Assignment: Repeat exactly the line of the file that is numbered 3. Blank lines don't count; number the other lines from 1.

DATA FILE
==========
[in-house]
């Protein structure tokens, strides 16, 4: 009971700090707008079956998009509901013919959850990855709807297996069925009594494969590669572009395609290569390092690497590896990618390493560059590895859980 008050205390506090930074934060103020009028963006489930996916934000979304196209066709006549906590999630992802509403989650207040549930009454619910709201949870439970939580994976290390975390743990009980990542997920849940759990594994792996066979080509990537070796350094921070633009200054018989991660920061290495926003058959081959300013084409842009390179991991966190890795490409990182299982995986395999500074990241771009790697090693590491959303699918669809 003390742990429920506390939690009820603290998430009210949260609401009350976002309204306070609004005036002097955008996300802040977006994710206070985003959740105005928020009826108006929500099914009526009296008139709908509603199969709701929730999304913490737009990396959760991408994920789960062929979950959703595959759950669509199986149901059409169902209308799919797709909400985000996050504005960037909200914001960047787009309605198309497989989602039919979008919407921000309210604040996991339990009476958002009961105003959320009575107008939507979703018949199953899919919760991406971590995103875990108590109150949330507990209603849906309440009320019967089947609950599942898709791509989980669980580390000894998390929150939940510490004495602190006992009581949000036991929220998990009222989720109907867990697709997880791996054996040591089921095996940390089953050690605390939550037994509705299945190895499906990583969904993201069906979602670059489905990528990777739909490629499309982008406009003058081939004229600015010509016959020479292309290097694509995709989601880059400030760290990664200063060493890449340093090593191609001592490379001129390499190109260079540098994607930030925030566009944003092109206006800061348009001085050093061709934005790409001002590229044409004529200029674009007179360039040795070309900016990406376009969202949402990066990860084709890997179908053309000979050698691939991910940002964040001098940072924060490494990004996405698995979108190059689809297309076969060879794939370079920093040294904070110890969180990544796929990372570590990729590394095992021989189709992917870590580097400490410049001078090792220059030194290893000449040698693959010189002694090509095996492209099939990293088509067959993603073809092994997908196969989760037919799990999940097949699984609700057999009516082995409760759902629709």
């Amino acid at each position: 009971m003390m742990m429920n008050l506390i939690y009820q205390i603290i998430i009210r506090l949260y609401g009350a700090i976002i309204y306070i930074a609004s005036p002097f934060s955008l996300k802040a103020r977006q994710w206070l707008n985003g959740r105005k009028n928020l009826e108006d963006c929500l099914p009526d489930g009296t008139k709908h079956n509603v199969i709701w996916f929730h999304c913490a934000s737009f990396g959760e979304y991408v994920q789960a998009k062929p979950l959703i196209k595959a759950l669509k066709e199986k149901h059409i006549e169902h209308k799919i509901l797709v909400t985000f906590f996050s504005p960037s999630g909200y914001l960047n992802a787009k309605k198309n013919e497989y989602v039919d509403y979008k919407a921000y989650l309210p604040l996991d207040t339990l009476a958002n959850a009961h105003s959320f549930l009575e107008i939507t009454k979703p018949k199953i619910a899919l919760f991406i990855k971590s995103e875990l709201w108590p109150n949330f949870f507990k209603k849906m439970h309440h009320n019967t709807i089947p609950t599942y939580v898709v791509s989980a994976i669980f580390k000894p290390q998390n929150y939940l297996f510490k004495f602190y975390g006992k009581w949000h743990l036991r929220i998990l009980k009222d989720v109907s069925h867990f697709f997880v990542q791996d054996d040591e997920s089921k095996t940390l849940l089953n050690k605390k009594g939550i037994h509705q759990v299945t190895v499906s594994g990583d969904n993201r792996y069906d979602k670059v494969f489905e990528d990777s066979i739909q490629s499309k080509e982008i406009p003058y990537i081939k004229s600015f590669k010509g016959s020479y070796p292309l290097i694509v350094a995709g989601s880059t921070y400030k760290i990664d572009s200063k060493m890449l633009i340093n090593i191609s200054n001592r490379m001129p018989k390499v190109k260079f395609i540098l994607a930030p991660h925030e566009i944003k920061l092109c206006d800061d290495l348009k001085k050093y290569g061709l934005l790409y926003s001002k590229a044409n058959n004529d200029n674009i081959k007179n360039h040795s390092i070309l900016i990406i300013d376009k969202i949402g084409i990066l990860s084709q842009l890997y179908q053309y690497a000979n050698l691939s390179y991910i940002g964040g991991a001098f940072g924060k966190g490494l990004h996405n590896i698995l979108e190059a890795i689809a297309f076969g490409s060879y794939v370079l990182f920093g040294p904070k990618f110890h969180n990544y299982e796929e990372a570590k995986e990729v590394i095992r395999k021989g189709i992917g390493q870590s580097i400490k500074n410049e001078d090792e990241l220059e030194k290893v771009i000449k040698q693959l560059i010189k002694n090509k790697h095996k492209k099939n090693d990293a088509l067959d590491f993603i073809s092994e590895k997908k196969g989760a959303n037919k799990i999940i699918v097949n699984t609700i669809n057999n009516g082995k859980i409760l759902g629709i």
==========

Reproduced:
């Amino acid at each position: 009971m003390m742990m429920n008050l506390i939690y009820q205390i603290i998430i009210r506090l949260y609401g009350a700090i976002i309204y306070i930074a609004s005036p002097f934060s955008l996300k802040a103020r977006q994710w206070l707008n985003g959740r105005k009028n928020l009826e108006d963006c929500l099914p009526d489930g009296t008139k709908h079956n509603v199969i709701w996916f929730h999304c913490a934000s737009f990396g959760e979304y991408v994920q789960a998009k062929p979950l959703i196209k595959a759950l669509k066709e199986k149901h059409i006549e169902h209308k799919i509901l797709v909400t985000f906590f996050s504005p960037s999630g909200y914001l960047n992802a787009k309605k198309n013919e497989y989602v039919d509403y979008k919407a921000y989650l309210p604040l996991d207040t339990l009476a958002n959850a009961h105003s959320f549930l009575e107008i939507t009454k979703p018949k199953i619910a899919l919760f991406i990855k971590s995103e875990l709201w108590p109150n949330f949870f507990k209603k849906m439970h309440h009320n019967t709807i089947p609950t599942y939580v898709v791509s989980a994976i669980f580390k000894p290390q998390n929150y939940l297996f510490k004495f602190y975390g006992k009581w949000h743990l036991r929220i998990l009980k009222d989720v109907s069925h867990f697709f997880v990542q791996d054996d040591e997920s089921k095996t940390l849940l089953n050690k605390k009594g939550i037994h509705q759990v299945t190895v499906s594994g990583d969904n993201r792996y069906d979602k670059v494969f489905e990528d990777s066979i739909q490629s499309k080509e982008i406009p003058y990537i081939k004229s600015f590669k010509g016959s020479y070796p292309l290097i694509v350094a995709g989601s880059t921070y400030k760290i990664d572009s200063k060493m890449l633009i340093n090593i191609s200054n001592r490379m001129p018989k390499v190109k260079f395609i540098l994607a930030p991660h925030e566009i944003k920061l092109c206006d800061d290495l348009k001085k050093y290569g061709l934005l790409y926003s001002k590229a044409n058959n004529d200029n674009i081959k007179n360039h040795s390092i070309l900016i990406i300013d376009k969202i949402g084409i990066l990860s084709q842009l890997y179908q053309y690497a000979n050698l691939s390179y991910i940002g964040g991991a001098f940072g924060k966190g490494l990004h996405n590896i698995l979108e190059a890795i689809a297309f076969g490409s060879y794939v370079l990182f920093g040294p904070k990618f110890h969180n990544y299982e796929e990372a570590k995986e990729v590394i095992r395999k021989g189709i992917g390493q870590s580097i400490k500074n410049e001078d090792e990241l220059e030194k290893v771009i000449k040698q693959l560059i010189k002694n090509k790697h095996k492209k099939n090693d990293a088509l067959d590491f993603i073809s092994e590895k997908k196969g989760a959303n037919k799990i999940i699918v097949n699984t609700i669809n057999n009516g082995k859980i409760l759902g629709i």